There is only one month left to the start of the Rio 2016 Olympic Games, and this particular edition poses a challenge like no other, according to Chef de Mission, Low Teo Ping.
Chefs de Mission Low Teo Ping (right) and Ho Cheng Kwee during the Team Singapore Rio 2016 Olympics Media Briefing at Singapore Sports Institute. Photo: Sport Singapore
Extraordinary challenges require extraordinary preparations, and that is exactly what the Singapore National Olympic Council (SNOC) and Singapore National Paralympic Council (SNPC) have done. To be completely ready for the Olympics, which officially kicks off on 5 August, the SNOC and SNPC have unveiled a slew of measures to put to rest any potential health and safety concerns.
“This Games, in particular, is quite unlike all the other Games I've been involved with, especially in the lead-up. It's a Games that, on top of the sports events, has also financial, politics, security and economic concerns,” Low said.
In light of security concerns, athletes have been advised to travel from “bubble” to “bubble” between the Olympic venues where 24-hour security would be provided.
In addition to a cocktail of vaccines that all athletes would have already been given, preventative measures and items will be given to athletes in the form of a backpack, so as to ward off worries about mosquitoes and the Zika virus.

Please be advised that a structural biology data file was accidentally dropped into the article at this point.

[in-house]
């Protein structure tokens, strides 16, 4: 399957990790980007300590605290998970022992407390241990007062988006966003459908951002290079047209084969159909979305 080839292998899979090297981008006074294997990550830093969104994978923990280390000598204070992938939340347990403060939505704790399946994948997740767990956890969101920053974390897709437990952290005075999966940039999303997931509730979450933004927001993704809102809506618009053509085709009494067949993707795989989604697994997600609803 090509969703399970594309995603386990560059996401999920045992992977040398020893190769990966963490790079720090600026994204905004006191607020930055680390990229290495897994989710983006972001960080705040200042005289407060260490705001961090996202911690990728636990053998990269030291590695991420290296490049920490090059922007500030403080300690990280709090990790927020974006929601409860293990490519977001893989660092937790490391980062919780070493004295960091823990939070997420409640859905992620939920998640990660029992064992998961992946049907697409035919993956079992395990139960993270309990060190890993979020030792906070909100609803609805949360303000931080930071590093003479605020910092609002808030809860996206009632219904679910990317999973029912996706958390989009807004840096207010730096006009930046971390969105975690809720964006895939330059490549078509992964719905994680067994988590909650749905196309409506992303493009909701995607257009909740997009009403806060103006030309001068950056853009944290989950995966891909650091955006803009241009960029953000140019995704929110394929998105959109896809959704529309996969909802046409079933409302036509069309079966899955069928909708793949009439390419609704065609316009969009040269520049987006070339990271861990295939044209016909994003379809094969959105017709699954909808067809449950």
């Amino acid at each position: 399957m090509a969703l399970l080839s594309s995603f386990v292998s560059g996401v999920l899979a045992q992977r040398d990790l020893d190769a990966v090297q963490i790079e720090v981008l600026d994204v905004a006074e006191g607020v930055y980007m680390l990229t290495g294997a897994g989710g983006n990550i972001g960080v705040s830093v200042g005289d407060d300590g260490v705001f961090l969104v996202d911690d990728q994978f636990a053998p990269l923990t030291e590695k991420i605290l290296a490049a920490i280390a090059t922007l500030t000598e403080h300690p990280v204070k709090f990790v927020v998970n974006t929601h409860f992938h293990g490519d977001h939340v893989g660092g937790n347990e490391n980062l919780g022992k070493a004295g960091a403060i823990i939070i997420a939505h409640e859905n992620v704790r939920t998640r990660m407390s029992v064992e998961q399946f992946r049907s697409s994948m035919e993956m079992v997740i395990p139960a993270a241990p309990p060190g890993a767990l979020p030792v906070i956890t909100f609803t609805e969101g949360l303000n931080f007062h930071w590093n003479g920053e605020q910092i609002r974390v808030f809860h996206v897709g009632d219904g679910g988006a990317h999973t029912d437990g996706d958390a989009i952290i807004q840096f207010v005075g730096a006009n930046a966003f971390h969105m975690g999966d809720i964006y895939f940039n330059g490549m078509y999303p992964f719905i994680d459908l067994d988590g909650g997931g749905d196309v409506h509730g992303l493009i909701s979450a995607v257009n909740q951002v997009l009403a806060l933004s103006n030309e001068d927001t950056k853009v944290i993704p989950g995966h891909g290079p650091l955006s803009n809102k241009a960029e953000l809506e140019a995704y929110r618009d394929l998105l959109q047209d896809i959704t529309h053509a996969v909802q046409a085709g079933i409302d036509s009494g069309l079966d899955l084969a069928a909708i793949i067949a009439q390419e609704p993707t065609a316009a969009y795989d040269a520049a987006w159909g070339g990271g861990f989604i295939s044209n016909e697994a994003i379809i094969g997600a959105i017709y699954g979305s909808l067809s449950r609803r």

“We are including in the pack, self-aids, which are things like insect repellent, which we have gone to great lengths to make sure it is effective,” he said.
Chef de Mission Low Teo Ping holding the insect repellent that will be given to Team Singapore athletes. Photo: Sport Singapore
“We are giving them compression sleeves and calf sleeves so that they can be covered as much as possible. We are also providing this chemical called Permethrin, which we are encouraging them to soak all their clothes that they are going to wear when they are in Rio, with.”
“At the same time, all the rooms they are going to be staying in are all air-conditioned. In addition to that, we are also providing them with a diffuser that would emit Citronella and lemongrass.”
“So all these things put together, we are really providing them a whole menu of aids that would give them a very comfortable and safe stay while they are in Rio.”
But despite the various measures that SNOC and SNPC are implementing, Low assured that athletes would not be restricted during the duration of the Games.
“It’s all about due care and not taking unnecessary risks. There are a lot of sights to see; it’s a beautiful city. But one has to be careful considering the crime rate is not extremely low,” he added.
“The best thing for them is really to be together, and if they really need to visit any sights after their Games, we would encourage them to be together in a group because numbers are important.”